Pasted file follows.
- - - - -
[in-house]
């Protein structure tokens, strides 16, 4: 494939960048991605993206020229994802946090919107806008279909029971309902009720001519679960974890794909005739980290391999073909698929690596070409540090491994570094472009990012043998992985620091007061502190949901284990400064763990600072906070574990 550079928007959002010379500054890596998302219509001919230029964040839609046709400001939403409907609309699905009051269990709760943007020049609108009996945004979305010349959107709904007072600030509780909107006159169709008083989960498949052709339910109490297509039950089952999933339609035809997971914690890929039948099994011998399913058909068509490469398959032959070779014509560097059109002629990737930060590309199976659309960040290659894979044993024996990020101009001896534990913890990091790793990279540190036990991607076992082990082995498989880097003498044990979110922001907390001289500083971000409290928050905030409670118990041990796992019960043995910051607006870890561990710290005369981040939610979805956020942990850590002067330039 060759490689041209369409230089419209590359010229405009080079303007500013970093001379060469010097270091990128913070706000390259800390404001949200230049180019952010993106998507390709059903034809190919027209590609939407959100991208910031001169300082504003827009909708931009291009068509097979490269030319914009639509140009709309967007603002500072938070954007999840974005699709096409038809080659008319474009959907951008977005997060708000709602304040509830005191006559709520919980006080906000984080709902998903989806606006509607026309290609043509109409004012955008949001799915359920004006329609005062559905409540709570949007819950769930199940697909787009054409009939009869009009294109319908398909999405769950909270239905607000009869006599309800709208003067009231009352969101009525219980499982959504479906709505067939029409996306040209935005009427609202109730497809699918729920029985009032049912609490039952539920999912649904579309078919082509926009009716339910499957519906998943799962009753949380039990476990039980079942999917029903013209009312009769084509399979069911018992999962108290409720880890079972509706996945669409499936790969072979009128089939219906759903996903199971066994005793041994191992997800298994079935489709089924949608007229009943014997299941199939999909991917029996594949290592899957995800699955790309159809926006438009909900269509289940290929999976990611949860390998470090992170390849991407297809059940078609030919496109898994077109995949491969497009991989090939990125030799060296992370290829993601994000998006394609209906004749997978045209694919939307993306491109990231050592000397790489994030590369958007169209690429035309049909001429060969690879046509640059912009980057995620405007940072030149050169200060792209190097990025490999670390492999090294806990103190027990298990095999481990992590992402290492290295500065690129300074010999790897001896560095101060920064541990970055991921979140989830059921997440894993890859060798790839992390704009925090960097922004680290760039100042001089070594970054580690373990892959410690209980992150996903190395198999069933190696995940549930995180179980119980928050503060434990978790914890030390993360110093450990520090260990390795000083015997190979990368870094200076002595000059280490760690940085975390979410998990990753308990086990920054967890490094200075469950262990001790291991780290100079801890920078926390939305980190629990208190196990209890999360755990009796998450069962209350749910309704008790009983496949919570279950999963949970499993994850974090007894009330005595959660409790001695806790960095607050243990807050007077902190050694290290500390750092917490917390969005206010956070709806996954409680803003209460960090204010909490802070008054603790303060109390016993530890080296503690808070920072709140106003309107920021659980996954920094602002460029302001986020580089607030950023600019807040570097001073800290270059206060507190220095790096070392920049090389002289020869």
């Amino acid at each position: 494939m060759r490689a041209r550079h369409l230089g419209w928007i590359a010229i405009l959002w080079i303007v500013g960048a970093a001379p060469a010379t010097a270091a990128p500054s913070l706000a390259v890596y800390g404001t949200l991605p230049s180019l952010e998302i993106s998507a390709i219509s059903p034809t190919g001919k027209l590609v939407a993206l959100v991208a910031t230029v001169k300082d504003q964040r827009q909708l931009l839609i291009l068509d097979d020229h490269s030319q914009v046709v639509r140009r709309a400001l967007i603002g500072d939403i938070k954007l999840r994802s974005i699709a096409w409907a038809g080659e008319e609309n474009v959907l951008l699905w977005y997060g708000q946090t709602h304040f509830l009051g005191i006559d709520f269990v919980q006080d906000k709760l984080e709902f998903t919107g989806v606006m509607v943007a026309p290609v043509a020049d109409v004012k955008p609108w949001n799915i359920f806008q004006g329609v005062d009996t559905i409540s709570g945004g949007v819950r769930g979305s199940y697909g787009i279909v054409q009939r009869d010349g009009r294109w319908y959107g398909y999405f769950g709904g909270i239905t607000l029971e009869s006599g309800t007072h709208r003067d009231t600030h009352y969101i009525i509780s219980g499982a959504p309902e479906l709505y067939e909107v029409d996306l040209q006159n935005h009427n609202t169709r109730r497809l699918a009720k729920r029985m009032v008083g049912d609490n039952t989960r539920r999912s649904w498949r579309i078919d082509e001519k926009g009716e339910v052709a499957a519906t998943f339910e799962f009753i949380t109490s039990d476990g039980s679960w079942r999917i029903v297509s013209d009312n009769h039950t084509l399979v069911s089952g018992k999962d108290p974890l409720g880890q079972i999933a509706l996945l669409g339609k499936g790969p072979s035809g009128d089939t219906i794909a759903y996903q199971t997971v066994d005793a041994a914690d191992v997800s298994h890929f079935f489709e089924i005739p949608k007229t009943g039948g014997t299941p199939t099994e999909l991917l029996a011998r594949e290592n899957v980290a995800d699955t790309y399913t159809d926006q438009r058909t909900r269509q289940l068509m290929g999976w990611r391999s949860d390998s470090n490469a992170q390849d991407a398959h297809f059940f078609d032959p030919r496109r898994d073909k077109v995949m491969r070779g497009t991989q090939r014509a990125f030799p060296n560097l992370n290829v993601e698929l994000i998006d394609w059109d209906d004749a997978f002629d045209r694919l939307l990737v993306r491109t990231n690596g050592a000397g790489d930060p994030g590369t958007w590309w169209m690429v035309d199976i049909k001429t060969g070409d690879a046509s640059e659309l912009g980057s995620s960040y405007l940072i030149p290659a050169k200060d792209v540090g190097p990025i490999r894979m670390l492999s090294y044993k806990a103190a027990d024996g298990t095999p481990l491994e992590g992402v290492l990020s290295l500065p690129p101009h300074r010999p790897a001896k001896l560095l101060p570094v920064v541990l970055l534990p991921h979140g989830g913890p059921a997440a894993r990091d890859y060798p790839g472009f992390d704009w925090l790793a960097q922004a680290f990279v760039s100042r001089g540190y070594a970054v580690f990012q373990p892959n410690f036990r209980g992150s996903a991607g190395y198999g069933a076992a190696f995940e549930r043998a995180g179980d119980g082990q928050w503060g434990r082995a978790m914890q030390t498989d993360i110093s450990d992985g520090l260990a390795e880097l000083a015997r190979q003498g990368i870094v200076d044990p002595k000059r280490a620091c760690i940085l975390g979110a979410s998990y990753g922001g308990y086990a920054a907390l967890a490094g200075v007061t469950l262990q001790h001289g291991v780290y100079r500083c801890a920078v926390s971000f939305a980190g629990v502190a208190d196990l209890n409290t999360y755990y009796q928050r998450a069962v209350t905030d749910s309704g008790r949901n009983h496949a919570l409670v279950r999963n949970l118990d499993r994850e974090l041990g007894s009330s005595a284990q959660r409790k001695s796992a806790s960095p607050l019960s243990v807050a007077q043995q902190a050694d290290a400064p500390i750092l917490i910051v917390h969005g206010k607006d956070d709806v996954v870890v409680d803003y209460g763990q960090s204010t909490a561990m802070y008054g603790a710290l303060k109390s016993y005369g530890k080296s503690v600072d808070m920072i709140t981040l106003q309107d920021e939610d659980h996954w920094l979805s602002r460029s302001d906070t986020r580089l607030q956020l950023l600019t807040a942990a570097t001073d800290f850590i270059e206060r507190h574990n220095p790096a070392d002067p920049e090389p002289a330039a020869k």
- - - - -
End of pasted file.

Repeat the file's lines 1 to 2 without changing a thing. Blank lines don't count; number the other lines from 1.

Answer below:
[in-house]
């Protein structure tokens, strides 16, 4: 494939960048991605993206020229994802946090919107806008279909029971309902009720001519679960974890794909005739980290391999073909698929690596070409540090491994570094472009990012043998992985620091007061502190949901284990400064763990600072906070574990 550079928007959002010379500054890596998302219509001919230029964040839609046709400001939403409907609309699905009051269990709760943007020049609108009996945004979305010349959107709904007072600030509780909107006159169709008083989960498949052709339910109490297509039950089952999933339609035809997971914690890929039948099994011998399913058909068509490469398959032959070779014509560097059109002629990737930060590309199976659309960040290659894979044993024996990020101009001896534990913890990091790793990279540190036990991607076992082990082995498989880097003498044990979110922001907390001289500083971000409290928050905030409670118990041990796992019960043995910051607006870890561990710290005369981040939610979805956020942990850590002067330039 060759490689041209369409230089419209590359010229405009080079303007500013970093001379060469010097270091990128913070706000390259800390404001949200230049180019952010993106998507390709059903034809190919027209590609939407959100991208910031001169300082504003827009909708931009291009068509097979490269030319914009639509140009709309967007603002500072938070954007999840974005699709096409038809080659008319474009959907951008977005997060708000709602304040509830005191006559709520919980006080906000984080709902998903989806606006509607026309290609043509109409004012955008949001799915359920004006329609005062559905409540709570949007819950769930199940697909787009054409009939009869009009294109319908398909999405769950909270239905607000009869006599309800709208003067009231009352969101009525219980499982959504479906709505067939029409996306040209935005009427609202109730497809699918729920029985009032049912609490039952539920999912649904579309078919082509926009009716339910499957519906998943799962009753949380039990476990039980079942999917029903013209009312009769084509399979069911018992999962108290409720880890079972509706996945669409499936790969072979009128089939219906759903996903199971066994005793041994191992997800298994079935489709089924949608007229009943014997299941199939999909991917029996594949290592899957995800699955790309159809926006438009909900269509289940290929999976990611949860390998470090992170390849991407297809059940078609030919496109898994077109995949491969497009991989090939990125030799060296992370290829993601994000998006394609209906004749997978045209694919939307993306491109990231050592000397790489994030590369958007169209690429035309049909001429060969690879046509640059912009980057995620405007940072030149050169200060792209190097990025490999670390492999090294806990103190027990298990095999481990992590992402290492290295500065690129300074010999790897001896560095101060920064541990970055991921979140989830059921997440894993890859060798790839992390704009925090960097922004680290760039100042001089070594970054580690373990892959410690209980992150996903190395198999069933190696995940549930995180179980119980928050503060434990978790914890030390993360110093450990520090260990390795000083015997190979990368870094200076002595000059280490760690940085975390979410998990990753308990086990920054967890490094200075469950262990001790291991780290100079801890920078926390939305980190629990208190196990209890999360755990009796998450069962209350749910309704008790009983496949919570279950999963949970499993994850974090007894009330005595959660409790001695806790960095607050243990807050007077902190050694290290500390750092917490917390969005206010956070709806996954409680803003209460960090204010909490802070008054603790303060109390016993530890080296503690808070920072709140106003309107920021659980996954920094602002460029302001986020580089607030950023600019807040570097001073800290270059206060507190220095790096070392920049090389002289020869």